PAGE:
loading...

The Saddest Thing I Faced In Coding

ansonlowzf profile image Anson Low Z.F ・1 min read

No matter how long time I learned,
No matter how hard I learned,
No matter what I had learned.

I feel like not moving forward~
Like I'm stuck in beginner level for a long time~
I still don't know how to code well.

  • I code slow,
  • Research takes me at least half-day or a few days,
  • Don't know how to write the code without referencing the doc,
  • Some bugs like forever don't know how to settle, end up delete the entire project and start over again,
  • Not sure my code is right or not, it's seen working but the UI seen like something went wrong,

Are you facing the same situation?
What obstacle are you facing?

"Btw, I'm still proud of myself for starting my journey as a self-taught developer."

Discussion

markdown guide
 

This ałl sounds pretty normal to be honest. If you do the same programming tasks over and over again you will become less dependant on using docs, but it takes time.

Testing your application is similarly a skill you develop over time, when you have fixed enough bugs, you will develop a feeling for what and how to test your apps.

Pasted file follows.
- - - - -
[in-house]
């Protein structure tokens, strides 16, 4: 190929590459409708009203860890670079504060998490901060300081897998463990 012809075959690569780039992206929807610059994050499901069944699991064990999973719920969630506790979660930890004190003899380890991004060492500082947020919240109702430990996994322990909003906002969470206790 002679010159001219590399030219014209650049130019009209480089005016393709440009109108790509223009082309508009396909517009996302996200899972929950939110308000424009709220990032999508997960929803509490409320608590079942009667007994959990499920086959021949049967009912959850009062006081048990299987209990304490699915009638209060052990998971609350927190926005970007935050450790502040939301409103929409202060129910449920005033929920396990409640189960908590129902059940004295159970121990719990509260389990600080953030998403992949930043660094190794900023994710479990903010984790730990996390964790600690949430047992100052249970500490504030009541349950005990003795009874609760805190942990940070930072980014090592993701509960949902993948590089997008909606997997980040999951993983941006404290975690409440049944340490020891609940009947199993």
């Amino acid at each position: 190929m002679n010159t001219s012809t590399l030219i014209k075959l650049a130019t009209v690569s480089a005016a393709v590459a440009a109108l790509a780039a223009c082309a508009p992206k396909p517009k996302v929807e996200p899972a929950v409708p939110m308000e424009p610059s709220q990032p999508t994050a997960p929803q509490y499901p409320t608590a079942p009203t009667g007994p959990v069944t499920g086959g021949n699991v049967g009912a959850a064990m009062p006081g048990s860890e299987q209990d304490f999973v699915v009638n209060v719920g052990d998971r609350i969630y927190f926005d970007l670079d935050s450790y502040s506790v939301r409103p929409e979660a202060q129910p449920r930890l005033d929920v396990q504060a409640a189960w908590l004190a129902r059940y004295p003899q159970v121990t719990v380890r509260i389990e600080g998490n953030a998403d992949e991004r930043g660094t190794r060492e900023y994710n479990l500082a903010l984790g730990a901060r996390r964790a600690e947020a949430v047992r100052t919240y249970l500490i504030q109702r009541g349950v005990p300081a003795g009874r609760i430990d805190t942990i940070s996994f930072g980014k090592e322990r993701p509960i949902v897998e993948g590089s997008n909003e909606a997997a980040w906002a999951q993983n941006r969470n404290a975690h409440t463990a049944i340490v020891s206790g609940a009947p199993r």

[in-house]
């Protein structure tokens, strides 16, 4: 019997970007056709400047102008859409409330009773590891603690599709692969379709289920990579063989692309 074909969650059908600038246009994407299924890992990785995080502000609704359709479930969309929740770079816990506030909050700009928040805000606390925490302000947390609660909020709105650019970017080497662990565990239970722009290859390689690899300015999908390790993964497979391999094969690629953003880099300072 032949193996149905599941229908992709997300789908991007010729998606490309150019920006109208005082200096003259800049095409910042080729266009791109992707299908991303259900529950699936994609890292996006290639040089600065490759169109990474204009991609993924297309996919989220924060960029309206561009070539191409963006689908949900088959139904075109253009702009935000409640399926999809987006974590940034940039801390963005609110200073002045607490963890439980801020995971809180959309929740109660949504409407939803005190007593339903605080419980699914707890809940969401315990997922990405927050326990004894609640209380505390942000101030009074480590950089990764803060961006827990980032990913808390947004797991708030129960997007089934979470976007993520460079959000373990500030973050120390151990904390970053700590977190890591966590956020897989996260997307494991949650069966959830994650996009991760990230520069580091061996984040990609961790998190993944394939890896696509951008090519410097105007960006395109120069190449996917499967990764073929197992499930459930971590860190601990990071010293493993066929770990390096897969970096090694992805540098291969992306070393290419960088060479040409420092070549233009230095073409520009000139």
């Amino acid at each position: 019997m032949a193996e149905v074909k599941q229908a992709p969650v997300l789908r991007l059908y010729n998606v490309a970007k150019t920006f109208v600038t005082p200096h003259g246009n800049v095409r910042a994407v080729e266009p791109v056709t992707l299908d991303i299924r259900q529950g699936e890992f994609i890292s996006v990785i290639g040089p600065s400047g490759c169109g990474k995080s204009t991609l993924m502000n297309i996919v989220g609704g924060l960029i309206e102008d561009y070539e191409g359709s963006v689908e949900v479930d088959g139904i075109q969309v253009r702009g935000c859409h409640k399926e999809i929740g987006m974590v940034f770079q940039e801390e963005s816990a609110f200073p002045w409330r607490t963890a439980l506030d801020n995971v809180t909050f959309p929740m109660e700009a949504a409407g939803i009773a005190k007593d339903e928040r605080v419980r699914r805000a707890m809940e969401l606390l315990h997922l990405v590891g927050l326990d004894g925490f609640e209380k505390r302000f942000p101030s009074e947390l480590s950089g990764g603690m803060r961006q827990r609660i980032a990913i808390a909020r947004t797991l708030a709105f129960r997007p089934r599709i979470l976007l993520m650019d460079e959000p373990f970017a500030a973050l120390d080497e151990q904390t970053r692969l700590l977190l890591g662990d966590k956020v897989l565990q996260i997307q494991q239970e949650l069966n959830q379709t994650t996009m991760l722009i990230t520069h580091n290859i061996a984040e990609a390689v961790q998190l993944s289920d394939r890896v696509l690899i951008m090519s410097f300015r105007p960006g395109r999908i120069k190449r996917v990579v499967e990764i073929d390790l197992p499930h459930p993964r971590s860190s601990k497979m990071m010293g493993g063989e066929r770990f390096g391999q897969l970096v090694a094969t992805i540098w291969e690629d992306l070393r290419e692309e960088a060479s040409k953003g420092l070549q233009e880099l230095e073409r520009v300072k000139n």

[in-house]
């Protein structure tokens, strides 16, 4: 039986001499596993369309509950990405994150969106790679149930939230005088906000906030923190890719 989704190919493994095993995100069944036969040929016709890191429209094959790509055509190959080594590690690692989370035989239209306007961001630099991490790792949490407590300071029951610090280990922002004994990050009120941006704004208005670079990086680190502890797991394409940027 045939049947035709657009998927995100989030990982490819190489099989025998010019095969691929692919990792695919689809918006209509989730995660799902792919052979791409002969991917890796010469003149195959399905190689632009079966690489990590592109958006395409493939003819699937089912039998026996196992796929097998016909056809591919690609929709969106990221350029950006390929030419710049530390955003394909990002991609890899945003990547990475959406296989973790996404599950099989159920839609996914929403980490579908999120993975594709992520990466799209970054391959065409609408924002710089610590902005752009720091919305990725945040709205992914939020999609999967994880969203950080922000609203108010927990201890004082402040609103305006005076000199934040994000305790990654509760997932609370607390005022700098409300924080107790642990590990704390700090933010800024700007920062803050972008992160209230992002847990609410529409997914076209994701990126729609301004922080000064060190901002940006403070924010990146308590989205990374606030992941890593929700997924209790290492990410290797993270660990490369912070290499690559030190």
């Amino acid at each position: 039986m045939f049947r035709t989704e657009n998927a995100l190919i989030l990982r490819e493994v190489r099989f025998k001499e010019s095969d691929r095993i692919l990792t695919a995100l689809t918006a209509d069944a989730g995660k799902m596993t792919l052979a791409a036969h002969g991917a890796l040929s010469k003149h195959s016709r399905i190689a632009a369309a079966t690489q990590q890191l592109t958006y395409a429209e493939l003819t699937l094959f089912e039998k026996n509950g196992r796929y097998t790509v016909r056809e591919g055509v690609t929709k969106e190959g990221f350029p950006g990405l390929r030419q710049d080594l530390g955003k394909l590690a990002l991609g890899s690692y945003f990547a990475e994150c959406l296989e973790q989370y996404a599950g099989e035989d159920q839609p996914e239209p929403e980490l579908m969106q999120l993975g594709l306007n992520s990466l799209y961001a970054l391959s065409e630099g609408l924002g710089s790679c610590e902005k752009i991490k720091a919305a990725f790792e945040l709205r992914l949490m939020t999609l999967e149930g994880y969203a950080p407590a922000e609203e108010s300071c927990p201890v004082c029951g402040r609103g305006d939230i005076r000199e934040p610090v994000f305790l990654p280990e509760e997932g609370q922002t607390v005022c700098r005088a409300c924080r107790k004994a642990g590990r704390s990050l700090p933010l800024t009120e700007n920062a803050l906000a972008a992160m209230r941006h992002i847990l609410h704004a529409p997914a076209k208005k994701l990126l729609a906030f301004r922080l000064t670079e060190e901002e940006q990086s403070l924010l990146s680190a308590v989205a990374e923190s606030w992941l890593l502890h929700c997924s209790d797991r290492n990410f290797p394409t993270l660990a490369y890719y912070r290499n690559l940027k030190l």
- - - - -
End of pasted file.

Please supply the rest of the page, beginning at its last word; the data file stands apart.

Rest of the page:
The things you are describing are the same for every programmer, but it does get better :)

 

I've been doing this for 20 months 🤣
I think still not enough, I glad to keep going 😎

 

I have been doing it for 17 years. I still have to Google things all the time, I still regularly write bugs, and occasionally I will spend an enormous amount of time debugging a very simple defect :)

It's not just that you will get better, you also realize that everyone has the same problems.

 

I think I will interpret this question a little differently. The saddest experiences I have had are when I worked for an agency with a deadline too tight and a customer who is disappointed and without the resources to change the outcome.

One of the saddest coding days I had was going to work on a Monday to see over 200 freshly-logged bugs by the customer (mind you; this is mostly CSS bugs, so 200 mostly-arbitrary complaints about how it looks after the design was supposed to be finalized). I worked through them one at a time, with again a deadline too tight to actually make a difference.

Perhaps one of my saddest days!

 

😲 I going to start a freelance web design agency soon. What if I face this kind of customer? After reading your comment, at least I can make myself ready for this type of customer. Thanks for sharing this with me.

 

Hi Anson! I think the most valuable skill is in knowing your worth and vetting your client -- as well as being financially secure enough to turn down a job, even if it is well paying. Sometimes the emotional cost is too great.